Repaired cylinder heads for a Bentley (c) J E Robison Service

If an engine has more than 75,000 miles the heads will always benefit from freshening up.  In that, we reseat the valves, check the guides and fit new seals, and clean the ports. We check for valve seat damage, which will lead to burnt valves.

A burnt valve as seen in the head (c) J E Robison Service
Burnt valve removed from the head (c) J E Robison Service
If the owner wants his engine blueprinted we will also measure each combustion chamber’s volume and increase the size of small chambers to match the volume of the largest chamber.  This is typically done by grinding material away and by recessing the valves deeper into the seats.

The heads are the easy part.  Now we check the block.  We use a straightedge to measure the deck surface for flatness.  Sometimes we find broad warping, while other times we find depressions or valleys.  The head gasket can take up a few thousandths of warp, but a block with 5 or 10 thousandths has to be taken apart and repaired.  The reason:  major warpage of the deck often means the bearing journals are warped too, and if that is ignored the engine will have a lower end failure at some point.

Significant deck warping is a sign of major overheating. 

Illustration of a low spot in an aluminum block deck (c) J E Robison Service
The next thing we look for is out-of-round in the cylinders.  We measure the cylinder bore front to back, and inside to outside.  The difference between those measurements is called “egging.”  We don’t want to see more than .002 inch.  More than that and the piston rings won’t seal well, and the engine will use oil and possibly lose compression.  Egging is another sign of overheating.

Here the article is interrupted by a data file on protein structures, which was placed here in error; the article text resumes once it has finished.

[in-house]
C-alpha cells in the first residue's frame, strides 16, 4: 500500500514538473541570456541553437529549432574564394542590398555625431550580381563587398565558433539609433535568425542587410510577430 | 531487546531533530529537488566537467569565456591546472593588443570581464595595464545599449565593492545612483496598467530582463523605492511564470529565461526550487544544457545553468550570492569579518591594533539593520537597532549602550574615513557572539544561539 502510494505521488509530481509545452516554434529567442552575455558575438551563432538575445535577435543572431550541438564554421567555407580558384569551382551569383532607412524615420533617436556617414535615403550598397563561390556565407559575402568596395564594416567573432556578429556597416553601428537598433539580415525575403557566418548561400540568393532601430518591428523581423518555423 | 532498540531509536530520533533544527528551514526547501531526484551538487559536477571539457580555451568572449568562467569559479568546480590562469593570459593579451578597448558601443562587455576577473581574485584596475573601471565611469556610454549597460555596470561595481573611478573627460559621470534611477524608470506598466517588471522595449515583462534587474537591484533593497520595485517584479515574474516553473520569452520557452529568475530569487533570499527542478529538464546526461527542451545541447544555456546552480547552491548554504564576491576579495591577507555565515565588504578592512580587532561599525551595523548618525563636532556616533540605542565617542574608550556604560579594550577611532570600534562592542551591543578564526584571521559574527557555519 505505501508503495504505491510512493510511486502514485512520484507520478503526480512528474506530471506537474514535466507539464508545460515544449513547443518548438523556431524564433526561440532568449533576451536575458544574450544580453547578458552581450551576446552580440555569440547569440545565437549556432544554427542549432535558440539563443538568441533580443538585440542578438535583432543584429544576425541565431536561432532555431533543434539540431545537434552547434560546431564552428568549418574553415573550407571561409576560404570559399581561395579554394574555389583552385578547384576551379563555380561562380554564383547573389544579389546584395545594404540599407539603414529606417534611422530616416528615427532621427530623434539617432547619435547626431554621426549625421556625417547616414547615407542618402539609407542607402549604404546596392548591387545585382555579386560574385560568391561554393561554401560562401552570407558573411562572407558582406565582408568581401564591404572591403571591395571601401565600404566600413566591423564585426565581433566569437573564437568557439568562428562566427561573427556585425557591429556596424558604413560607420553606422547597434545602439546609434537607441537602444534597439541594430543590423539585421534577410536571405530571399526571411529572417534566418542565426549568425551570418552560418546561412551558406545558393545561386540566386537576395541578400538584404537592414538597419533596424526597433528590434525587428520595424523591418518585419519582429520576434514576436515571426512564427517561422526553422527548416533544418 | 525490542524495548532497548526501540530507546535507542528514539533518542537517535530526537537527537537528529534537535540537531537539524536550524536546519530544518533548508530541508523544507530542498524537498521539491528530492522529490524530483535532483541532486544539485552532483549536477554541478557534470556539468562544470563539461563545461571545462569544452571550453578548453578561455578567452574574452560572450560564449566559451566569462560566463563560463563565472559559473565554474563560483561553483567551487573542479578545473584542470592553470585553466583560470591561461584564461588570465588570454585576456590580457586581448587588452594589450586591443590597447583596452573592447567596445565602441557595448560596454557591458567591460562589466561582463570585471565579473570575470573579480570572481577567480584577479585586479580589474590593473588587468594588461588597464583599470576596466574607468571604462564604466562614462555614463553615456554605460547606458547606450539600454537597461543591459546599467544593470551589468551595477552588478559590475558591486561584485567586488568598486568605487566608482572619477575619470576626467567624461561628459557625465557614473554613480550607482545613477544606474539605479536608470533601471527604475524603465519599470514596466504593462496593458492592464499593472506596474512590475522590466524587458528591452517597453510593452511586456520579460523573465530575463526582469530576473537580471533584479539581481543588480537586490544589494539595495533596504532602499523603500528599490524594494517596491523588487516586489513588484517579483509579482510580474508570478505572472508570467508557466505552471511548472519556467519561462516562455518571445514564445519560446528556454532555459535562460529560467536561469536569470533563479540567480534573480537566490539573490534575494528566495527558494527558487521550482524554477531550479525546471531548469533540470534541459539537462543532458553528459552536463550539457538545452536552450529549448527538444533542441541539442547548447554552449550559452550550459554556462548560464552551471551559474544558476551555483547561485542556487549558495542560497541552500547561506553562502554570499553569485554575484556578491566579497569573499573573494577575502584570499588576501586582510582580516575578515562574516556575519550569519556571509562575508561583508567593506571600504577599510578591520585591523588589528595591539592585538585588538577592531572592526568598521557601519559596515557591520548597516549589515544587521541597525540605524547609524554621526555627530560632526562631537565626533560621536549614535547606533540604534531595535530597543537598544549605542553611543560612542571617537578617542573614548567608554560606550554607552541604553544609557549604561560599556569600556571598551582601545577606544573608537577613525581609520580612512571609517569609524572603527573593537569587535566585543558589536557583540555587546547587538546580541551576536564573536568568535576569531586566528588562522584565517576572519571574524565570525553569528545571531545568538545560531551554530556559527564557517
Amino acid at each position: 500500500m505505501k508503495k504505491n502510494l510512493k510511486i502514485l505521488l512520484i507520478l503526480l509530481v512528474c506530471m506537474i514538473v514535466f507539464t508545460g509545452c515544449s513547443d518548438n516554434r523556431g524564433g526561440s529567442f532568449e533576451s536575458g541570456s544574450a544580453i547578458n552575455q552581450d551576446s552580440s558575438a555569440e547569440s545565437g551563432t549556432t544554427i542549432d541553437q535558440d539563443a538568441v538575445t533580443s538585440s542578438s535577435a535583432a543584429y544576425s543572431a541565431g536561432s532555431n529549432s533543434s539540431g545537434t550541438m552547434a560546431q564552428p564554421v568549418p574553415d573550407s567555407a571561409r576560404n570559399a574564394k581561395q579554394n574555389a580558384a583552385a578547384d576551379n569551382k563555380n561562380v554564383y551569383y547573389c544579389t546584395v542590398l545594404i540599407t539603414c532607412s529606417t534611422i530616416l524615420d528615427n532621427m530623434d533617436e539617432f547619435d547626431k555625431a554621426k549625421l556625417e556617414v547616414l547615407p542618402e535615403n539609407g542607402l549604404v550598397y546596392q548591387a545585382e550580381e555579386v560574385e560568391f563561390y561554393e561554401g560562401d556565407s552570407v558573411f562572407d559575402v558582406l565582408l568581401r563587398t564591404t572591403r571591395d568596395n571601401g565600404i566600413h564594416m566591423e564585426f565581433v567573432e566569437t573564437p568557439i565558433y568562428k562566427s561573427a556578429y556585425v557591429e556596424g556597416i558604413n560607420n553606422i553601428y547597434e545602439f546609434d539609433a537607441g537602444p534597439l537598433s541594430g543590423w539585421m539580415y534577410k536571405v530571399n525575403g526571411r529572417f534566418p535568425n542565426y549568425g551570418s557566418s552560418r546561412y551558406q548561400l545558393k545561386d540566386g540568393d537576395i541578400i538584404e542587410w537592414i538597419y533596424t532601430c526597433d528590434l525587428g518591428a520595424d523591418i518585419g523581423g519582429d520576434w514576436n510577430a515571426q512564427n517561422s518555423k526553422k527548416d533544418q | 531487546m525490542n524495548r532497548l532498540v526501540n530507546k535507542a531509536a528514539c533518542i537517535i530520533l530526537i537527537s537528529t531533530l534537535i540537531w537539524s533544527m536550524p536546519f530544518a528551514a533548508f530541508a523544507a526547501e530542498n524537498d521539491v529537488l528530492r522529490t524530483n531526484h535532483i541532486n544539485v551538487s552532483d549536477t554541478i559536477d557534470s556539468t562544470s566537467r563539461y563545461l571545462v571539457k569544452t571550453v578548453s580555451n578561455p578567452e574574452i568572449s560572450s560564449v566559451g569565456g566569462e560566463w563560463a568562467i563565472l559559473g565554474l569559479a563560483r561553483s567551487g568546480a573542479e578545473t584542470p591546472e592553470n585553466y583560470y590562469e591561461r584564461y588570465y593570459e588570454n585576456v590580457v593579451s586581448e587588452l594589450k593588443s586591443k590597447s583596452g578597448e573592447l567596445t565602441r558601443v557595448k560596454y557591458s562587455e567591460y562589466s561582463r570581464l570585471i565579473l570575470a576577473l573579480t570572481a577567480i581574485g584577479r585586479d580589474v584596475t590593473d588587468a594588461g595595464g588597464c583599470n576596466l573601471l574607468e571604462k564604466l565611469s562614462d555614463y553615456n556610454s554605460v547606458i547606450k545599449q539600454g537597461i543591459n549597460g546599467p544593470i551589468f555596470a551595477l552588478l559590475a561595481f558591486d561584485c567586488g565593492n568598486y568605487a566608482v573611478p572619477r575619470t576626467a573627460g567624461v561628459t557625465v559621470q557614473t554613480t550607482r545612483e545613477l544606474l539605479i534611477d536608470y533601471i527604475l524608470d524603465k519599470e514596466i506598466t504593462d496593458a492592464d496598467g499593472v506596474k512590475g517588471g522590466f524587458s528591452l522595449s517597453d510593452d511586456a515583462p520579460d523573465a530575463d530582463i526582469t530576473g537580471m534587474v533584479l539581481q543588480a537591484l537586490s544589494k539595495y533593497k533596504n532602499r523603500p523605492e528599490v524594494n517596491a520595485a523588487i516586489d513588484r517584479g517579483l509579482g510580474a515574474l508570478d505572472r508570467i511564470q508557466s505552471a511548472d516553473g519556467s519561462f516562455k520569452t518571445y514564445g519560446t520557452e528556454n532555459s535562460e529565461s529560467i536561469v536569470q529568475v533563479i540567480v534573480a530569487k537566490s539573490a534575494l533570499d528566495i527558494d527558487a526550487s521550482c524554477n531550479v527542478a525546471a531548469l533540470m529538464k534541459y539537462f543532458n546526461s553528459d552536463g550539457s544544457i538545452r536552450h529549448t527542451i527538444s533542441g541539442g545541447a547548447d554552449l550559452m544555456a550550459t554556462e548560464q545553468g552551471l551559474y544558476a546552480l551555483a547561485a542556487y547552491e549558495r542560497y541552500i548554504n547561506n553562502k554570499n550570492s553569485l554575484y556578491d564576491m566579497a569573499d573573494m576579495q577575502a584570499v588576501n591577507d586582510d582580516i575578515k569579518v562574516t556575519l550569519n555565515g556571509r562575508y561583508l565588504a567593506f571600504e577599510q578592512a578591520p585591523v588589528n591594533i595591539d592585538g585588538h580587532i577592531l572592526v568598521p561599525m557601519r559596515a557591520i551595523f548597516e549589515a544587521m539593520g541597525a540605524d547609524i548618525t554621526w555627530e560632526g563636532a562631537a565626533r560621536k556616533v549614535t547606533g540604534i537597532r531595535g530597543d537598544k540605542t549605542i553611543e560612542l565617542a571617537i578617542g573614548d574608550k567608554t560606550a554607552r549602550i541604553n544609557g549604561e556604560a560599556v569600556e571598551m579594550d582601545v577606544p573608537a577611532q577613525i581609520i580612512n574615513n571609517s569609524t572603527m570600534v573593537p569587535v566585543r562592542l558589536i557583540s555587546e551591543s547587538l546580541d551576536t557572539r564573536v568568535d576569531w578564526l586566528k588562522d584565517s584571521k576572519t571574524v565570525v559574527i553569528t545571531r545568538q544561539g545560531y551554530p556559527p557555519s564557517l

We also make those measurements at the top and bottom of the cylinder.  Again we don’t want to see more than .002 difference.  Top to bottom difference is called “taper.”  When a motor has too much taper it may know, and that’s a sign it’s worn out.




Measuring cylinders for taper and egging, BMW V8 shown (c) J E Robison Service
Finally, we test the studs or the head bolt threads, particularly on aluminum engines.  We look for evidence of stripped or pulled threads, and we repair any damaged ones with inserts. An insert repair will be stronger than the original in most cases.





Repairing damaged head studs with oversize inserts Bentley V8 shown (c) J E Robison Service
If the block is out of spec in those areas it should be removed and overhauled.  We can fix dimensional errors like that in most cases.  The other thing we look for is corrosion damage.

If you think this sounds like a lot of work compared to slapping in head gaskets, you are right.  The gasket slap is a strategy for dealerships working on factory warranty (where it just has to last to the end of warranty . . .) and new cars (where corrosion and wear are seldom issues)  If you work on older vehicles, or if you want your repairs to be at least as good as original (as opposed to almost as good as original) this is the only path to take.


Quality engine work takes time, and costs money.  Jobs done correctly last, and the price is soon forgotten while poor quality never goes away.  


If you're wondering what's below the heads, read this story about liner failures in Land Rover V8's and how we fix them.

Good luck
John Elder Robison

Robison Service has provided independent service, repair, and restoration for BMW, Land Rover, Jaguar, Mercedes and Rolls Royce -Bentley owners all over New England for over 25 years. Founder John Robison is a long time technical consultant for the Rolls Royce and Bentley Owners Club. Our company is an authorized Bosch Car Service Center. We also service Mercedes, Jaguar, Land Rover, Porsche, and MINI motorcars. We have flatbed transport throughout the northeast region, and we work with Intercity and other transporters for greater distances. We also offer pickup and delivery for cars in  Springfield, Wilbraham, Longmeadow, Agawam, Westfield, Northampton, and Amherst.